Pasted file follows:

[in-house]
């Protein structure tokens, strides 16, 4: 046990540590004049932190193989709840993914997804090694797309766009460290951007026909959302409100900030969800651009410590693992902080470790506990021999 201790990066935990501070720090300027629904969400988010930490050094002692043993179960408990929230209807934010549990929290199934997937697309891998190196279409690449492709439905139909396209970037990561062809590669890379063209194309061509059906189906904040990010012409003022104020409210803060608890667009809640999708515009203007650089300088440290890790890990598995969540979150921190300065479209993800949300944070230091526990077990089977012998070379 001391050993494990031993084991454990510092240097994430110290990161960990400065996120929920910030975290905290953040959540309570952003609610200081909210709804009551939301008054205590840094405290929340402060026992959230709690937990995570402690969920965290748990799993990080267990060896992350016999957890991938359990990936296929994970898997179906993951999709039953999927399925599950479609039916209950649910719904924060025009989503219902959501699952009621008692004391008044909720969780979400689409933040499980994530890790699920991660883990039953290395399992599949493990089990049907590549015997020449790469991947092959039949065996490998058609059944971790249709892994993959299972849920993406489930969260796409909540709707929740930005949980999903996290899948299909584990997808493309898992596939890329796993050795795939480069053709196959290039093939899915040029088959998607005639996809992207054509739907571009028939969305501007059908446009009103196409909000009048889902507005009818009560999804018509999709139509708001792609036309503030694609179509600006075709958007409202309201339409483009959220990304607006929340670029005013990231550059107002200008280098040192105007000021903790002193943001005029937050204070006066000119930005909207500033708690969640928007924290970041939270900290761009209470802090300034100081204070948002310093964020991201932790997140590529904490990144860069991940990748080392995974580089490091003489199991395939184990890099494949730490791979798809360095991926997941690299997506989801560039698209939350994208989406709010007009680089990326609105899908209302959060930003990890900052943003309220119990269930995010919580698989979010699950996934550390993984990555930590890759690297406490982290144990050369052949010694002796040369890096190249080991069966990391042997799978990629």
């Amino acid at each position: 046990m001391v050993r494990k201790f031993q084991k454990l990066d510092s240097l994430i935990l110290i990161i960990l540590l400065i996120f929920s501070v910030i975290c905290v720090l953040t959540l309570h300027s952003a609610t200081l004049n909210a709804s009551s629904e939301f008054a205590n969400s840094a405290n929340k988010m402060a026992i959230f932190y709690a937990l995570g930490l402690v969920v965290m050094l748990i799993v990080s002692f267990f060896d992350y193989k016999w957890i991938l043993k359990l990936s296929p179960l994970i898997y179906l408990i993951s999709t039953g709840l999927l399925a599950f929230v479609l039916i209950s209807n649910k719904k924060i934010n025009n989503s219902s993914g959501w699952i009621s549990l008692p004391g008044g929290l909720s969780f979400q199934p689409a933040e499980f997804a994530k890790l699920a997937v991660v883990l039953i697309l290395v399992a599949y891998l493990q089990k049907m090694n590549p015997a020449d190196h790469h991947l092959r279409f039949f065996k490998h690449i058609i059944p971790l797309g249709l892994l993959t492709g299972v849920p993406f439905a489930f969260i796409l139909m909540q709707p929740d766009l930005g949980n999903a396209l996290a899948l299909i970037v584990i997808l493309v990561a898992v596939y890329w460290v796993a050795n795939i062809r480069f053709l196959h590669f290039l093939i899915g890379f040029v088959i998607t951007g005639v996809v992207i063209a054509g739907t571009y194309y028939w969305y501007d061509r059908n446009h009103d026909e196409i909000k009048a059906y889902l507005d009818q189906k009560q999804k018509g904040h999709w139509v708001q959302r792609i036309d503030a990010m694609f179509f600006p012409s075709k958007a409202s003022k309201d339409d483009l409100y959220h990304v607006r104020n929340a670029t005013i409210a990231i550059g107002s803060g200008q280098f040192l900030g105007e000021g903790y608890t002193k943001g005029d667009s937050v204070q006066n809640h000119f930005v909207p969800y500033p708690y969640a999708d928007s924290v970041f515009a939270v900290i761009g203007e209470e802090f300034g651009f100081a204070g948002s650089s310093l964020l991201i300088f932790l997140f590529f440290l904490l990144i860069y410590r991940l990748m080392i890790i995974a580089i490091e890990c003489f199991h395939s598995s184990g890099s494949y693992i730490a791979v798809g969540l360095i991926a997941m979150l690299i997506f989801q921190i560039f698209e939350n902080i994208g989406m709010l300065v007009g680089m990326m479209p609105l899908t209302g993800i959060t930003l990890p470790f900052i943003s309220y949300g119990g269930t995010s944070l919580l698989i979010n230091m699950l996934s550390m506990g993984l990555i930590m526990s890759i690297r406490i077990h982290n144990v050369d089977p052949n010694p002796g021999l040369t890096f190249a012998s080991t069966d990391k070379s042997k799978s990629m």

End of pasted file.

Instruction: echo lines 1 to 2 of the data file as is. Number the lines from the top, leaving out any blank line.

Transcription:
[in-house]
């Protein structure tokens, strides 16, 4: 046990540590004049932190193989709840993914997804090694797309766009460290951007026909959302409100900030969800651009410590693992902080470790506990021999 201790990066935990501070720090300027629904969400988010930490050094002692043993179960408990929230209807934010549990929290199934997937697309891998190196279409690449492709439905139909396209970037990561062809590669890379063209194309061509059906189906904040990010012409003022104020409210803060608890667009809640999708515009203007650089300088440290890790890990598995969540979150921190300065479209993800949300944070230091526990077990089977012998070379 001391050993494990031993084991454990510092240097994430110290990161960990400065996120929920910030975290905290953040959540309570952003609610200081909210709804009551939301008054205590840094405290929340402060026992959230709690937990995570402690969920965290748990799993990080267990060896992350016999957890991938359990990936296929994970898997179906993951999709039953999927399925599950479609039916209950649910719904924060025009989503219902959501699952009621008692004391008044909720969780979400689409933040499980994530890790699920991660883990039953290395399992599949493990089990049907590549015997020449790469991947092959039949065996490998058609059944971790249709892994993959299972849920993406489930969260796409909540709707929740930005949980999903996290899948299909584990997808493309898992596939890329796993050795795939480069053709196959290039093939899915040029088959998607005639996809992207054509739907571009028939969305501007059908446009009103196409909000009048889902507005009818009560999804018509999709139509708001792609036309503030694609179509600006075709958007409202309201339409483009959220990304607006929340670029005013990231550059107002200008280098040192105007000021903790002193943001005029937050204070006066000119930005909207500033708690969640928007924290970041939270900290761009209470802090300034100081204070948002310093964020991201932790997140590529904490990144860069991940990748080392995974580089490091003489199991395939184990890099494949730490791979798809360095991926997941690299997506989801560039698209939350994208989406709010007009680089990326609105899908209302959060930003990890900052943003309220119990269930995010919580698989979010699950996934550390993984990555930590890759690297406490982290144990050369052949010694002796040369890096190249080991069966990391042997799978990629």